Chicago – On November 27th, “The Book Thief” opened everywhere across the country. The film was adapted from a popular novel by Markus Zusak, and involves a book loving girl navigating the horrors of the Holocaust during World War II, living in a foster home in Berlin. Oscar winner Geoffrey Rush portrays her foster parent, Sophie Nélisse is the girl and Brian Percival (“Downton Abbey”) directed the film.
Last month, the trio came to Chicago to walk the Red Carpet before the film’s debut at the 49th Chicago International Film Festival. HollywoodChicago.com was there, and captured the images and interviews that night.
Geoffrey Rush is one of the most recognizable and popular character actors of the current film era. After a distinguished stage career, he broke through in 1996, winning the Best Actor Oscar for his performance in “Shine.” He solidified his »
- email@example.com (Adam Fendelman)
Happy Thanksgiving! This week at the multiplex, we’ve got a frigid fairy tale ("Frozen," featuring voice performances by Kristen Bell and Idina Menzel); a small-town drug war ("Homefront," starring Jason Statham and James Franco); a holiday musical ("Black Nativity," starring Forest Whitaker and Angela Bassett); a quest for vengeance ("Oldboy," starring Josh Brolin and Elizabeth Olsen); a mother’s search ("Philomena," starring Judi Dench and Steve Coogan); and a troubled childhood ("The Book Thief," starring Geoffrey Rush and Emily Watson »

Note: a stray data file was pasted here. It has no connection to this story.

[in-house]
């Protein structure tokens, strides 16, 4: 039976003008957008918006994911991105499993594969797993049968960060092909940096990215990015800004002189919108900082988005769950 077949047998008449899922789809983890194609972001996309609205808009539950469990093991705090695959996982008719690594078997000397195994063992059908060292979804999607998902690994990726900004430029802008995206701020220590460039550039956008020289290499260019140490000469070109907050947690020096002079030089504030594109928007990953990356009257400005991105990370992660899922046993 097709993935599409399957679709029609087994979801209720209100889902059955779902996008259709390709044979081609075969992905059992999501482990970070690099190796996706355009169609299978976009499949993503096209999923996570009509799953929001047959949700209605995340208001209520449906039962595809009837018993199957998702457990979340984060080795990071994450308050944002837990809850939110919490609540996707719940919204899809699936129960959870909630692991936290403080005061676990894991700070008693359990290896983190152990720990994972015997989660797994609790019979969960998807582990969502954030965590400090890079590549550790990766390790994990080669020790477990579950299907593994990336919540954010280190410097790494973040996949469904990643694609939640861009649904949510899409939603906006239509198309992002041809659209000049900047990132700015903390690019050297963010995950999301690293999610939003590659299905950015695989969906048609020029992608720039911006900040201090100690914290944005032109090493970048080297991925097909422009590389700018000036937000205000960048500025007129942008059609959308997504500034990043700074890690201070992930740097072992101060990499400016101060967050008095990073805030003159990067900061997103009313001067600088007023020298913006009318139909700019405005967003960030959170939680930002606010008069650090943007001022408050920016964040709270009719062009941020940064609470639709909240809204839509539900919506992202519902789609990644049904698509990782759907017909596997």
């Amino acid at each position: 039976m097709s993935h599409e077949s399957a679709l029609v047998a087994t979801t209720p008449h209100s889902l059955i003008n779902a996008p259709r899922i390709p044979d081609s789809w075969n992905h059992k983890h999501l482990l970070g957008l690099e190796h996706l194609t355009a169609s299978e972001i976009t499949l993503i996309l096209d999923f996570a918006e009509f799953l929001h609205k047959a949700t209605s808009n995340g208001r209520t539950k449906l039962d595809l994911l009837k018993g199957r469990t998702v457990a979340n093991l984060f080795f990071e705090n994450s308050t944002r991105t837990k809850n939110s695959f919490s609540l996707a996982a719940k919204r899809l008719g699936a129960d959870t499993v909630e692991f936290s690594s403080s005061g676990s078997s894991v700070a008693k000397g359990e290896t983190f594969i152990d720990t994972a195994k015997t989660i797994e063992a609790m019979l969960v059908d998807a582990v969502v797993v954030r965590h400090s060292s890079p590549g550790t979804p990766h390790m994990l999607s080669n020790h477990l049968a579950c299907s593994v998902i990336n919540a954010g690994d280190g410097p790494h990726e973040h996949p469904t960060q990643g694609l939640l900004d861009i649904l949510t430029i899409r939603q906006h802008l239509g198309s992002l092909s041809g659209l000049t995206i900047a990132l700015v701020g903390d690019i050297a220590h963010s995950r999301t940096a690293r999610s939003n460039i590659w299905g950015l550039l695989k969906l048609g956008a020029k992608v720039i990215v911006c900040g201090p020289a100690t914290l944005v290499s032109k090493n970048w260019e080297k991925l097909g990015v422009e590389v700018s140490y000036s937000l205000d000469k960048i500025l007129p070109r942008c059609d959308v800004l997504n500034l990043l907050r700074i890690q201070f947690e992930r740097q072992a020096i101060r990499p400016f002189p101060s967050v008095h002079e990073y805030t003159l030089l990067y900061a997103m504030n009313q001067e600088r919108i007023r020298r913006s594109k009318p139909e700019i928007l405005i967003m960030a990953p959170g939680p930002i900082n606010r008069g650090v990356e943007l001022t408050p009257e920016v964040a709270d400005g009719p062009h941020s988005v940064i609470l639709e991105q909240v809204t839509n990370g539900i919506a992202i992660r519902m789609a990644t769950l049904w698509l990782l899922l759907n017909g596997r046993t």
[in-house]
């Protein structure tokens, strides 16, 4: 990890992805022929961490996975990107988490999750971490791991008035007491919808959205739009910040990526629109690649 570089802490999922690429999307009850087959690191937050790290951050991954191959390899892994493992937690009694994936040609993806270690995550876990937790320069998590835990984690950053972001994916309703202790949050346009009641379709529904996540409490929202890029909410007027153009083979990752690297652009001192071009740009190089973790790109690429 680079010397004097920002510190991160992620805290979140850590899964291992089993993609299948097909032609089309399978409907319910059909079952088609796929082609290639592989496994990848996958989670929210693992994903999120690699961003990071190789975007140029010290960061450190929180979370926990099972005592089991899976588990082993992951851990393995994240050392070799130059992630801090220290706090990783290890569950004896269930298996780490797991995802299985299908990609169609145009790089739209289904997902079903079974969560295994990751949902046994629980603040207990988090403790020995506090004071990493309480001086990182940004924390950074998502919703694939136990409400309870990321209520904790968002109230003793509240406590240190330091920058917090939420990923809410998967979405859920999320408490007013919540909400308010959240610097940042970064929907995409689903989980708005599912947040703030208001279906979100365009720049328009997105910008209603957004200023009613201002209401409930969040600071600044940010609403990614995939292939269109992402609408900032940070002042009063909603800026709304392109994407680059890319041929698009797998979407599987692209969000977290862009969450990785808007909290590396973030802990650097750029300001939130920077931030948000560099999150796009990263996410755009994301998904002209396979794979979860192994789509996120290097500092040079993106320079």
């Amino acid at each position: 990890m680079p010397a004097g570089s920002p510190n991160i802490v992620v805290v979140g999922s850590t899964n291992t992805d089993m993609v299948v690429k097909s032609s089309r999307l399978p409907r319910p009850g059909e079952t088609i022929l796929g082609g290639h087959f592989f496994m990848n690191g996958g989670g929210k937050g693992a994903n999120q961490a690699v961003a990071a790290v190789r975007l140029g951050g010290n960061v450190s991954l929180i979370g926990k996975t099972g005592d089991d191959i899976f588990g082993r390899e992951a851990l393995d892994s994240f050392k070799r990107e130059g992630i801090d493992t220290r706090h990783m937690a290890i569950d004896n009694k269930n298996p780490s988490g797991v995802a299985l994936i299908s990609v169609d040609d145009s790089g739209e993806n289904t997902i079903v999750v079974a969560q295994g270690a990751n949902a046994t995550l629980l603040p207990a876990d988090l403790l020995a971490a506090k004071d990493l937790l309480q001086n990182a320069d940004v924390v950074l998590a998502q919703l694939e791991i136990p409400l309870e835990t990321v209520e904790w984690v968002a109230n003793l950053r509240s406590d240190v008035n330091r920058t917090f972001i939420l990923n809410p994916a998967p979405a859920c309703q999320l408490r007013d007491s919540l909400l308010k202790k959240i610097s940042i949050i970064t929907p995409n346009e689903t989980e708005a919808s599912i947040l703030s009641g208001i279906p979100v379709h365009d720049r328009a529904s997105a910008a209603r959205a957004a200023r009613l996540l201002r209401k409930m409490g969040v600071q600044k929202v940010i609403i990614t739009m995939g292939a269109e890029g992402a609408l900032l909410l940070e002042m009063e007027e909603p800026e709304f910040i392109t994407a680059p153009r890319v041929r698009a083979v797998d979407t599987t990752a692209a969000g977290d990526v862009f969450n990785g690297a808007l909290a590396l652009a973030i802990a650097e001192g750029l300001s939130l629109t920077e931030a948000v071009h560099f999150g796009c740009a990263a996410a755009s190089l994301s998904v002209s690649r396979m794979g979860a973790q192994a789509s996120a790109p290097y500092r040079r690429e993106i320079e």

- WSJ Staff
Now playing in theaters is director Brian Percival’s (Downton Abbey) fantastic adaptation of Markus Zusak's novel The Book Thief. The story is about a young girl (Sophie Nélisse) who is sent to live with foster parents (Geoffrey Rush, Emily Watson) in Nazi Germany after losing her family, and uses her love of reading as a way to rebel against the rise of Nazism. It's an extremely well done movie and something you should make an effort to see. For more on the film, watch the trailer. At the Los Angeles press day, I spoke to author Markus Zusak and director Brian Percival. They talked about how they first met, the positive critical reaction, story changes while writing the book, deleted scenes in the film, whether they ever fought over anything, and more. Hit the jump to watch. Author Markus Zusak and Director Brian Percival: Did they ever fight over anything? »